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Comfort Zone
Charlotte Moss warms up her cozy Aspen chalet for winter.
By Nancy A. Ruhling

A 19th-century French table in the dining room changes its winter wardrobe – linens, china, centerpiece and flowers – for every event.

The blue-and-white color scheme of the living room is punctuated by dark greens to give a crisp, clean look. Moss adds soft throws, fluffy pillows and darker lampshades to winterize the scene.
With a newly fallen coat of snow wrapped around its dove-gray shingles like a knitted shawl, Charlotte Moss's Aspen home beckons her and her family – as it does every skiing season – for a welcome as warm as a cup of hot-mulled cider.

In what has become a rite of winter, interior designer Moss and her husband, investment banker Barry Friedberg – with their cute Cavalier spaniels Oscar and Darby in tow – trade their elegant Manhattan townhouse for their tranquil, chalet-style mountain home so they can kick off their big-city cares and strap on their skis.

“What makes this house so special is that I can do anything I want in Aspen,” says Moss, whose new book, Winter House (Clarkson Potter, $50), gives a glimpse of the special place the city and the house hold in her heart. “I can be as social as I want – I can go skiing, snowshoeing and hiking, or go to parties – or I can hang out by the fire and have lunch all by myself.”

For Moss, whose clients have included New York City Mayor Michael Bloomberg and Ronald Spogli, U.S. ambassador to Italy, it's all about relaxing. While Friedberg hits the slopes 14/7, breaking only for lunches and the occasional game of chess at the club, Moss relishes the idea of staying closer to home. “While I enjoy being outside, the ultimate luxury for me is simply to have time to sit in bed with the dogs at my feet, with some magazines, books and a cup of coffee. Or sit by the fire and needlepoint, or soak in a bubble bath,” she says.

The décor of the winter home is cocoon-cozy in Moss's signature style of traditional with a modern slant: Stucco walls, slate-stone floors and a mix of international furnishings – including an Irish cupboard and Italian painted pieces – are as inviting as the flickering fire. “The winter look is about taking things out of the cupboard, adding and subtracting things to make you feel comfortable so you don't get cabin fever,” she says.

Putting her Aspen home in a winter frame of mind is all about “changing the little things,” Moss says. “I like to think of it as a layered look; it's just like changing into your winter wardrobe.” The warm woods upholstered in dark velvets and suedes take on a glow when Moss adds her seasonal touches: baby-soft throws on the chairs, plush pillows lavishly decorated with tassels and trims, darker shades on lamps and ever-aromatic evergreens. Winter blows into the living room with blues, snow-whites and greens. “The blue-and-white paisley upholstery brings out the blue and white in the Delft and faience,” she says. “And the dark greens give warmth to the room. A sisal rug, which most people associate with summer, gives texture and lightness.”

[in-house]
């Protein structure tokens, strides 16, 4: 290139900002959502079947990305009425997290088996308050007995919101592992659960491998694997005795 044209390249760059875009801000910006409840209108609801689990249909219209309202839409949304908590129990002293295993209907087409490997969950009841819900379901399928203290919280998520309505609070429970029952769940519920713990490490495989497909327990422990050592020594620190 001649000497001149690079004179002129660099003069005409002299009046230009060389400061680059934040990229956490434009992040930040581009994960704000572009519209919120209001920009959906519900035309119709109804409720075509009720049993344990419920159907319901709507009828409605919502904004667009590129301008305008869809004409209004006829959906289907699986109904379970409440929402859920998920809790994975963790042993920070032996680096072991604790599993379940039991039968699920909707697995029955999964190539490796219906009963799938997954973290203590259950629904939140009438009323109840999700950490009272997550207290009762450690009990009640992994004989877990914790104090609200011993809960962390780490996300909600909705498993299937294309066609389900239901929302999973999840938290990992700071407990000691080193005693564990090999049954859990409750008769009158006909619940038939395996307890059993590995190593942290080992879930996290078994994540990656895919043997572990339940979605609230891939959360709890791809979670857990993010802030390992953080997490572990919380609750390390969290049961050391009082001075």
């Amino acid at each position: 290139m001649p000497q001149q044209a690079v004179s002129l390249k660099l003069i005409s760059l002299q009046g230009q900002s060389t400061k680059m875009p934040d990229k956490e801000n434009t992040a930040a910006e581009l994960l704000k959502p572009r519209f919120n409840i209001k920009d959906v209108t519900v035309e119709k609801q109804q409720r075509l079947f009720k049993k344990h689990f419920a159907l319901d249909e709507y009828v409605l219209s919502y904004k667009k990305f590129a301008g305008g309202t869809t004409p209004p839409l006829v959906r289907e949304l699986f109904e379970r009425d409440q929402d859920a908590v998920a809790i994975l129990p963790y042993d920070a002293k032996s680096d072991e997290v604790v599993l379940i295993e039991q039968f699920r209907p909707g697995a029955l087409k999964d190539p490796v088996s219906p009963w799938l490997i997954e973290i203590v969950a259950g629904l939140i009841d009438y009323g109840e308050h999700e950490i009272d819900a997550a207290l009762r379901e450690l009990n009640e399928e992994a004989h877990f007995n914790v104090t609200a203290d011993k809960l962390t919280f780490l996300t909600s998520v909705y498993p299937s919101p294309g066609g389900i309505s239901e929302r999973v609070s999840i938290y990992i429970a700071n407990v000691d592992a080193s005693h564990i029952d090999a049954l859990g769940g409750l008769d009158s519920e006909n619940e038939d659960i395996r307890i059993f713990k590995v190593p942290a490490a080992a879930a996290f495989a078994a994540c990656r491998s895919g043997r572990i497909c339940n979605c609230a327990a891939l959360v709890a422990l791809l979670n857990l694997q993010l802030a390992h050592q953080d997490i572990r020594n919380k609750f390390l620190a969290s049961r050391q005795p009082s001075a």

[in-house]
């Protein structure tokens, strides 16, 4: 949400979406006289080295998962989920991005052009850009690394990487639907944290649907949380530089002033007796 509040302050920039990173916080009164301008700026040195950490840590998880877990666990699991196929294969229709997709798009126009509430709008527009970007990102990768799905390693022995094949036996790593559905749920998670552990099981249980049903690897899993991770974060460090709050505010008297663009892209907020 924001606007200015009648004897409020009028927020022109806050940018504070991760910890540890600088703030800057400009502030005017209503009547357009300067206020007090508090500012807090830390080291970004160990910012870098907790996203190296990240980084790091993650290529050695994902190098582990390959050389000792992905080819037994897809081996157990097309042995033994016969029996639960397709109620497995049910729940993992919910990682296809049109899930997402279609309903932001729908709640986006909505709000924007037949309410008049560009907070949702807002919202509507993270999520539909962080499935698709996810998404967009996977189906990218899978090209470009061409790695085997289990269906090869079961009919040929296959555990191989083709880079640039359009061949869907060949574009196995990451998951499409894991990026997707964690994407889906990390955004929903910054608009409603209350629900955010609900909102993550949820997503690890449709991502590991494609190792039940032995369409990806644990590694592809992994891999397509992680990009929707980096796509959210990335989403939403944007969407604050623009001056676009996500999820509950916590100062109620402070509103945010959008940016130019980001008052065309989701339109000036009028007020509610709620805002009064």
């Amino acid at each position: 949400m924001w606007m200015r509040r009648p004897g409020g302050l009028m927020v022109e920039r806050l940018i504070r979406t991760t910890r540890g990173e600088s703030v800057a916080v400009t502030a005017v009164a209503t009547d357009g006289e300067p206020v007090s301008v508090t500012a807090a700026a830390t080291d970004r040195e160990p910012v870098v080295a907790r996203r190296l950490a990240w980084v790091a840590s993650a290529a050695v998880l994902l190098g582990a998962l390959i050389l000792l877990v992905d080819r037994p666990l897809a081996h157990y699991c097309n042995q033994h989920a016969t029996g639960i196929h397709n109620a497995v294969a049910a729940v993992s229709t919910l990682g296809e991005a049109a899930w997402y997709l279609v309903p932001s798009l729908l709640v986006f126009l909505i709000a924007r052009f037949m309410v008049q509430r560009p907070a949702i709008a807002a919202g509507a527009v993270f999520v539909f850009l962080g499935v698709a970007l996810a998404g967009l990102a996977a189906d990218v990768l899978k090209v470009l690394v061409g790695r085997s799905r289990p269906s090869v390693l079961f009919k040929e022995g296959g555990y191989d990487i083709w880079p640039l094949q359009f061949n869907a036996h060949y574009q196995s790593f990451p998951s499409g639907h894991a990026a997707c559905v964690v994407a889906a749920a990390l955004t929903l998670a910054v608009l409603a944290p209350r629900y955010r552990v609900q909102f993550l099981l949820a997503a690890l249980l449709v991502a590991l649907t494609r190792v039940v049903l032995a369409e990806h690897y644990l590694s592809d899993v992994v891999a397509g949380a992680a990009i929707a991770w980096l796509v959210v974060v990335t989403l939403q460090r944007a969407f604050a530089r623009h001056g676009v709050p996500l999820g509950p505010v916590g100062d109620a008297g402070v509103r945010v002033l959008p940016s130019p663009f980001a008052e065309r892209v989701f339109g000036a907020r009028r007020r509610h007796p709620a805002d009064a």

In the dining room, it is the linens, china, centerpiece and flowers that set the winter mood at the long 19th-century French table that seats 14. “I change them for every occasion,” Moss says. “This gives a personal touch to each meal.”

Perhaps the coziest room of the house is the master bedroom, where a French-style canopy bed – with a soothing, stucco-color, French floral fabric punctuated by elaborate, antique tiebacks – “has arms that wrap around you,” Moss says. A sisal carpet, overlaid by a needlepoint rug, is easy on bare feet.

Moss says the house is made for family and friends. When the holidays arrive, Friedberg's two grown sons bring their significant others, and Moss's siblings and their children settle in. Sometimes they pop corn and watch TV; sometimes they head to the kitchen, where they chat as Moss prepares simple fare like piping-hot chili and crusty, mouthwatering bread served with a bottle of wine. Other times, they congregate in the game room to try their hand at billiards, cards, chess or Scrabble.

But the house has been known to come out of hibernation for long periods. Moss says the season wouldn't be complete without her annual all-girl pajama party, and Friedberg and his sons often use the house as a weekend retreat.

Moss loves to add little winter touches to make all of her guests feel at home. She fills the guest rooms with bouquets of fresh-cut flowers and evergreens, and lights candles in spicy scents like fig or pine. “A winter house is a state of mind,” she says. “You don't need a separate house to get the feel. You just have to think about your house in a fresh way, even if that means just rearranging the furniture. It all boils down to hospitality.”

Hospitality in Moss's winter house includes making each guest room special. “First of all, I decide whom to put in each room,” she says. “I may put my nieces in the room with the twin beds so they can gab. Then I go through each room and place books individually selected from the library that I feel each guest will want to read.”

But for guests to really feel at home, so must the host – and Moss loves her Aspen house right down to its strap-hinged shutters and antique porch pillars. Playing the hostess is as spontaneous as the season's first snowfall.

Regardless of where she and Friedberg are or what they are doing, Moss says that the most important thing – in winter, summer or in between – is “that we're all together.”
Nancy A. Ruhling, a freelance writer based in New York City, writes frequently about art, antiques and interior design.
Nancy A. Ruhling, a freelance writer based in New York City, frequently writes about art, antiques and interior design.
Photo credit:
Images: Winter House, Jason Dewey
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